Financial instruments – impairment

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In February 2014, the IASB finalized the tentative impairment model for financial instruments that incorporates the proposals in the “2013 Exposure Draft, Expected Credit Losses”, published in May 2013 and the decisions made during the deliberation process. It is expected that the new impairment requirements will be incorporated into IFRS 9, Financial Instruments, during the second quarter of 2014.

The tentative expected credit loss (ECL) impairment model will replace the current incurred loss model of IAS 39, ‘Financial instruments: Recognition and measurement’. It seeks to address the criticisms of the incurred loss model and, in particular, that it caused impairment losses to be recognized ‘too little and too late’. Under the ECL model, expected losses are recognized throughout the life of a financial asset measured at amortized cost, not just after a loss event has been identified. The expected credit loss is measured as the present value of the expected cash shortfalls over the life of the financial instrument. It is expected that impairment losses will not only be larger but will also be recognized earlier.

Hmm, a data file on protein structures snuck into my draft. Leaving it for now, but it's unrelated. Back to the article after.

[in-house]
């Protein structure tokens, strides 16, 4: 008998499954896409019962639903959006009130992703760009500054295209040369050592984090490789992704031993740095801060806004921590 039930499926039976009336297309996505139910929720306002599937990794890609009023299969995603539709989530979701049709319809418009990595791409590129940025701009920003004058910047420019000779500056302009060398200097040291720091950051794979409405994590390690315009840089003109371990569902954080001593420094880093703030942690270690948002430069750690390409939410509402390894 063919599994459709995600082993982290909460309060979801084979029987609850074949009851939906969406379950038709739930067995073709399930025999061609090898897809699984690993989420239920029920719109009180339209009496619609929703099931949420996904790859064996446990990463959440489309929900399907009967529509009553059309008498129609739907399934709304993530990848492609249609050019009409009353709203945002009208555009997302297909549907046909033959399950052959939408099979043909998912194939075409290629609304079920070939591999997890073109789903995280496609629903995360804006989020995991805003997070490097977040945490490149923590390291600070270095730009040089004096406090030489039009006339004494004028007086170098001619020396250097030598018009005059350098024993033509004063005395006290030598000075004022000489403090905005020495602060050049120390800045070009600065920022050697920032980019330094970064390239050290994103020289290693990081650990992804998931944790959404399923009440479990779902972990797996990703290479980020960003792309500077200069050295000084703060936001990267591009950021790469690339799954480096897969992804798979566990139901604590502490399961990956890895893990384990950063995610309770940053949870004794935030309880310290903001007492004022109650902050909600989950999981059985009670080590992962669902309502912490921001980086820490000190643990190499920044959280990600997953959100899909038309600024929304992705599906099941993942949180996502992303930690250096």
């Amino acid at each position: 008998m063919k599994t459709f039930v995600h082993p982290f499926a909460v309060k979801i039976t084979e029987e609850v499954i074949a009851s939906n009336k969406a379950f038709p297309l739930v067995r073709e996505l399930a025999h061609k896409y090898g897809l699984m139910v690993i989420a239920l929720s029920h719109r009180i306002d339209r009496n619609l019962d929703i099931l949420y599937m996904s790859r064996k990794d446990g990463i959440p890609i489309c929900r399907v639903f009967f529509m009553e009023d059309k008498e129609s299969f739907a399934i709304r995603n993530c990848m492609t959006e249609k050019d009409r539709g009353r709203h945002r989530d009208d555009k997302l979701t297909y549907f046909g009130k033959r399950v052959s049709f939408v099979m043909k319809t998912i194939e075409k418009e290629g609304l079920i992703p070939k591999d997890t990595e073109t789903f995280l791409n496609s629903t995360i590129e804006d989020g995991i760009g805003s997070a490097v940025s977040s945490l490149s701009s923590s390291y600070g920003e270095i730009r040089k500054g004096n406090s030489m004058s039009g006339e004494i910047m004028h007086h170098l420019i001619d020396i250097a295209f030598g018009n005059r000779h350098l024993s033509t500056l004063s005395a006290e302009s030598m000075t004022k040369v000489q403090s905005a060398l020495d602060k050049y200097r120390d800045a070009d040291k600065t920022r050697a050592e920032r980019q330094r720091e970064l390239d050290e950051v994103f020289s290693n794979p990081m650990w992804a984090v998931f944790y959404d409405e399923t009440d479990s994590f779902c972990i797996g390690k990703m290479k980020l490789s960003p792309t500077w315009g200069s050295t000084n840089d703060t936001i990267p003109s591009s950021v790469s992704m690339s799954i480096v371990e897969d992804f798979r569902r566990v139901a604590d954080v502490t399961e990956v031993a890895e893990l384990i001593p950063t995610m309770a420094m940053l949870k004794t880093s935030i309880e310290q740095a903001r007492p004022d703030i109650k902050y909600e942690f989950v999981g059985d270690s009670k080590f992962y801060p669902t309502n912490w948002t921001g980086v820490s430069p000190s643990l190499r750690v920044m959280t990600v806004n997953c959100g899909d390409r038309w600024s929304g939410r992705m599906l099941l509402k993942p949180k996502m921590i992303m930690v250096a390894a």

For all financial instruments in scope of the tentative ECL model, an entity should measure the expected credit losses at an amount equal to 12-month expected credit losses if the financial instrument was not credit-impaired on initial recognition and the credit risk of the financial instrument has not increased significantly since initial recognition. However, lifetime expected credit losses are required to be provided for if, at the reporting date, the credit risk of the financial instrument has increased significantly since initial recognition. The Board tentatively confirmed the proposed rebuttable presumption that there is a significant increase in credit risk when contractual payments are more than 30 days past due.

The twelve-month ELC are a portion of the lifetime ECL and represent the amount of expected credit losses that would result from a default in the 12 months after the reporting date. Therefore, they do not represent:

  1. lifetime ECL that an entity will incur on financial instruments that it predicts will default in the next 12 months; or
  2. the cash shortfalls only expected to occur in the 12-months period after the reporting date.

Under the tentative ECL model, interest revenue is calculated using the effective interest method on an asset’s gross carrying amount. Similar to today, it should be presented as a separate line item in the statement of profit or loss. But, once there is objective evidence of impairment (that is, the asset is impaired under the current rules of IAS 39), interest is calculated on the carrying amount, net of the expected credit loss allowance.

The IASB tentatively decided to require an entity to apply IFRS 9 for annual periods beginning on or after January 1, 2018. When effective, the new impairment model would be applied retrospectively, with certain practical expedients.

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